Most Greek Cypriots in favor of co-existence despite insecurity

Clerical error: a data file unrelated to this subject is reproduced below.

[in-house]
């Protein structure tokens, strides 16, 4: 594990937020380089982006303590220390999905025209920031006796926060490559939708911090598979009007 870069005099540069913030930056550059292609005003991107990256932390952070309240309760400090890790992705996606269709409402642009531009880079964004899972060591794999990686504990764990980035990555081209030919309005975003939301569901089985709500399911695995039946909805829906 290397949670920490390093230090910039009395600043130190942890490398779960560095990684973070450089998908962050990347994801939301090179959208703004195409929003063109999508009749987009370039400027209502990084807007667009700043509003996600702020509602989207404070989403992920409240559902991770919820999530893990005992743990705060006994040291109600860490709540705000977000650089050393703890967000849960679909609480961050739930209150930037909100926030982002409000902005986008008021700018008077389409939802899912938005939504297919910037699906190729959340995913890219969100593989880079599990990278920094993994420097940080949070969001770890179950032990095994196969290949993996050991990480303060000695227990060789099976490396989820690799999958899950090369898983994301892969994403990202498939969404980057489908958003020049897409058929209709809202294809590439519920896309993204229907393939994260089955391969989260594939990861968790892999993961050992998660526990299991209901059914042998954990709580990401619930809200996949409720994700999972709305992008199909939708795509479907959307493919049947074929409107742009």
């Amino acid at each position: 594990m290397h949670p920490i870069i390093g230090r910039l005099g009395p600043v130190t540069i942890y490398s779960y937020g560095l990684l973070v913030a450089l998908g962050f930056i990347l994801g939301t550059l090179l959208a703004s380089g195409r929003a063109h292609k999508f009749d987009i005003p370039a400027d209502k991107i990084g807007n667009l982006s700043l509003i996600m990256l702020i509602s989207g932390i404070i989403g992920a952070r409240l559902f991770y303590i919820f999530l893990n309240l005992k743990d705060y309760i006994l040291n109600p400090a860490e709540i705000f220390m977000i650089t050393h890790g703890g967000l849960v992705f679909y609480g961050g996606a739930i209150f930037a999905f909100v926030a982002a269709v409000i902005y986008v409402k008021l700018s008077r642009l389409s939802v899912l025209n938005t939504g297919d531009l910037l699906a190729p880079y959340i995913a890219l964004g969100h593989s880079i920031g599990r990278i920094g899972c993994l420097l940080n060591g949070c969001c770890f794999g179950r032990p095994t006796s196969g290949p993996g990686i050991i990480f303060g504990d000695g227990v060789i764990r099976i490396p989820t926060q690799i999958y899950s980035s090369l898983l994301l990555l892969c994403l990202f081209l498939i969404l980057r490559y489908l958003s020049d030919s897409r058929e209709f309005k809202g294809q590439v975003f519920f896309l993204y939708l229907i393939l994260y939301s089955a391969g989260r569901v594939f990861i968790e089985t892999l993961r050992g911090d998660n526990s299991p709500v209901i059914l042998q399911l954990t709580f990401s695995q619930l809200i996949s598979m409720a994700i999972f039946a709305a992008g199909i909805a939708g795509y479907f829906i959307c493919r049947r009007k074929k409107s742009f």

After decades of isolation, the prospect of co-existence with the Turkish Cypriots once again the subject of public debate among Greek Cypriots, who were unprepared for the reversal of the social equilibrium brought about by the Turkish invasion of 1974. Around three quarters of Greek Cypriots now want a «compromise solution for reunification with mutual compromises now,» according to polls carried out for the Cypriot Radio Foundation (RIK) and the Pan-Cypriot Surveys on Political Behavior. Two-thirds of Greek Cypriots do not feel hostile toward the Turkish Cypriots and agree it is better for the two communities to live together. Although it is apparent that social conditions for making a solution viable do exist, 40 percent of Greek Cypriots still feel insecurity and fear. People are also less optimistic than they were just two years ago. Only 55 percent feel optimistic now compared to 65 percent in October 2000, while the number of those who are pessimistic about the outcome of the Cyprus issue is up to 37 percent from 29 percent in 2000. Younger people are more suspicious of the other side (two thirds of the 18-24 age group believe that co-existence is not possible). This is the generation that has grown up separately from the Turkish Cypriots, do not speak Turkish. The channels of communication between the two communities have been long broken. A desire for two separate communities was also fed by the ideological climate prevalent after the invasion, and perhaps by the general international climate of conflicts in the 1990s. The older generations with experience of co-existence appear to be less prejudiced and more confident about the possibility of living together in peace. Only one fifth of those aged over 55 have a negative view of co-existence. Supporters of the different political parties do not differ radically in their views on the issue. Despite the traditionally favorable relationship between the left and Turkish Cypriots, leftist voters today appear to be only slightly more favorably disposed toward future co-existence. Amongst AKEL voters, 60 percent are in favor, 33 percent against, while amongst Democratic Rally voters, 57 percent are in favor, 35 percent against. Yiannis Mavris is managing director of the VPRC polling firm and has been an election analyst for the Cypriot Radio Foundation (RIK) since 1993.